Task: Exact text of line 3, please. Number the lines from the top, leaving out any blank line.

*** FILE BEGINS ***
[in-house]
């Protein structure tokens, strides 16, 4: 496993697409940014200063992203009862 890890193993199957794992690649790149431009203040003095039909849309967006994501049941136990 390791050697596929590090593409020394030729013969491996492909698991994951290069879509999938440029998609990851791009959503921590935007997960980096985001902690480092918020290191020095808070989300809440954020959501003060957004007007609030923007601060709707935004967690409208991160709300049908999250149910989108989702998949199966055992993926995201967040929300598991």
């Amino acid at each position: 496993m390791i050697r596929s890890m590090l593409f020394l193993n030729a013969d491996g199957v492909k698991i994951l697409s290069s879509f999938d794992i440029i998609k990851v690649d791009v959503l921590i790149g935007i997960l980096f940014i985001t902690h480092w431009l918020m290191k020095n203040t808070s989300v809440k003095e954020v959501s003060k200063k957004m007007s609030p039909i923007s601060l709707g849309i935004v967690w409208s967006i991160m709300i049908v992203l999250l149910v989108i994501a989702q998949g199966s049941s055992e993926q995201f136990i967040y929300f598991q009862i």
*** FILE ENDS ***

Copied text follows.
């Amino acid at each position: 496993m390791i050697r596929s890890m590090l593409f020394l193993n030729a013969d491996g199957v492909k698991i994951l697409s290069s879509f999938d794992i440029i998609k990851v690649d791009v959503l921590i790149g935007i997960l980096f940014i985001t902690h480092w431009l918020m290191k020095n203040t808070s989300v809440k003095e954020v959501s003060k200063k957004m007007s609030p039909i923007s601060l709707g849309i935004v967690w409208s967006i991160m709300i049908v992203l999250l149910v989108i994501a989702q998949g199966s049941s055992e993926q995201f136990i967040y929300f598991q009862i």